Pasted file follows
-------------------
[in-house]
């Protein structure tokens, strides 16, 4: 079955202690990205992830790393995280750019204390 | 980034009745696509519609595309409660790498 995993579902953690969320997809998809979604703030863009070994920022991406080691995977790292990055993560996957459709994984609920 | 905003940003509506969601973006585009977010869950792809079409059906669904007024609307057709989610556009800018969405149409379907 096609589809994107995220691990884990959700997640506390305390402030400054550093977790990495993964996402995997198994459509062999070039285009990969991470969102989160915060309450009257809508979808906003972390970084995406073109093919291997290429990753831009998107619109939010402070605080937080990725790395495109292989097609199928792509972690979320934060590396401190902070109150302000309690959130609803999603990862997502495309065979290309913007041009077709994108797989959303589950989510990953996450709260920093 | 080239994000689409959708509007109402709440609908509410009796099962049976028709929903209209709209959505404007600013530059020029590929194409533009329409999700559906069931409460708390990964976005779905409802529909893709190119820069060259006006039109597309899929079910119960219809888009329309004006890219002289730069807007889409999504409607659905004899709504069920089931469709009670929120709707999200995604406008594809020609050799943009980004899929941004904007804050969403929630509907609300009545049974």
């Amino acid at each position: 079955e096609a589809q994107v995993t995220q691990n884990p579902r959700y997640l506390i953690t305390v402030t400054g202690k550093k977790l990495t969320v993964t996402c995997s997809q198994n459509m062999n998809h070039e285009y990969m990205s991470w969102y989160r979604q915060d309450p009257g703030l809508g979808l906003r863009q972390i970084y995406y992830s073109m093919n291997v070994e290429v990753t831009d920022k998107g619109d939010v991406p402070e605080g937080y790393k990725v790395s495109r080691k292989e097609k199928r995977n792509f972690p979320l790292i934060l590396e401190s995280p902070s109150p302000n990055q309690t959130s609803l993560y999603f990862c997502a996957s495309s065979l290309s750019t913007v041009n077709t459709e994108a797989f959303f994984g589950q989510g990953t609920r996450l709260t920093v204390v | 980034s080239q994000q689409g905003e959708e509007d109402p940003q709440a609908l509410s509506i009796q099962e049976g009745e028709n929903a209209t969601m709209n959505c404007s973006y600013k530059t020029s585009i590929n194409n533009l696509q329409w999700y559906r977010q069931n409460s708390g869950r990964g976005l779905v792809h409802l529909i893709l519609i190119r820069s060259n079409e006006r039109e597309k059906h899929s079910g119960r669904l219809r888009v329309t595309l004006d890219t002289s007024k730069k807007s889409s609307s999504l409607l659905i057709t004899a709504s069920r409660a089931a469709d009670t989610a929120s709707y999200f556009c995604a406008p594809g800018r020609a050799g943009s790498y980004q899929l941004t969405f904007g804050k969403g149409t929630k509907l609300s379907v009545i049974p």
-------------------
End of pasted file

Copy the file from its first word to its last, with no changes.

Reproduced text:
[in-house]
């Protein structure tokens, strides 16, 4: 079955202690990205992830790393995280750019204390 | 980034009745696509519609595309409660790498 995993579902953690969320997809998809979604703030863009070994920022991406080691995977790292990055993560996957459709994984609920 | 905003940003509506969601973006585009977010869950792809079409059906669904007024609307057709989610556009800018969405149409379907 096609589809994107995220691990884990959700997640506390305390402030400054550093977790990495993964996402995997198994459509062999070039285009990969991470969102989160915060309450009257809508979808906003972390970084995406073109093919291997290429990753831009998107619109939010402070605080937080990725790395495109292989097609199928792509972690979320934060590396401190902070109150302000309690959130609803999603990862997502495309065979290309913007041009077709994108797989959303589950989510990953996450709260920093 | 080239994000689409959708509007109402709440609908509410009796099962049976028709929903209209709209959505404007600013530059020029590929194409533009329409999700559906069931409460708390990964976005779905409802529909893709190119820069060259006006039109597309899929079910119960219809888009329309004006890219002289730069807007889409999504409607659905004899709504069920089931469709009670929120709707999200995604406008594809020609050799943009980004899929941004904007804050969403929630509907609300009545049974």
């Amino acid at each position: 079955e096609a589809q994107v995993t995220q691990n884990p579902r959700y997640l506390i953690t305390v402030t400054g202690k550093k977790l990495t969320v993964t996402c995997s997809q198994n459509m062999n998809h070039e285009y990969m990205s991470w969102y989160r979604q915060d309450p009257g703030l809508g979808l906003r863009q972390i970084y995406y992830s073109m093919n291997v070994e290429v990753t831009d920022k998107g619109d939010v991406p402070e605080g937080y790393k990725v790395s495109r080691k292989e097609k199928r995977n792509f972690p979320l790292i934060l590396e401190s995280p902070s109150p302000n990055q309690t959130s609803l993560y999603f990862c997502a996957s495309s065979l290309s750019t913007v041009n077709t459709e994108a797989f959303f994984g589950q989510g990953t609920r996450l709260t920093v204390v | 980034s080239q994000q689409g905003e959708e509007d109402p940003q709440a609908l509410s509506i009796q099962e049976g009745e028709n929903a209209t969601m709209n959505c404007s973006y600013k530059t020029s585009i590929n194409n533009l696509q329409w999700y559906r977010q069931n409460s708390g869950r990964g976005l779905v792809h409802l529909i893709l519609i190119r820069s060259n079409e006006r039109e597309k059906h899929s079910g119960r669904l219809r888009v329309t595309l004006d890219t002289s007024k730069k807007s889409s609307s999504l409607l659905i057709t004899a709504s069920r409660a089931a469709d009670t989610a929120s709707y999200f556009c995604a406008p594809g800018r020609a050799g943009s790498y980004q899929l941004t969405f904007g804050k969403g149409t929630k509907l609300s379907v009545i049974p």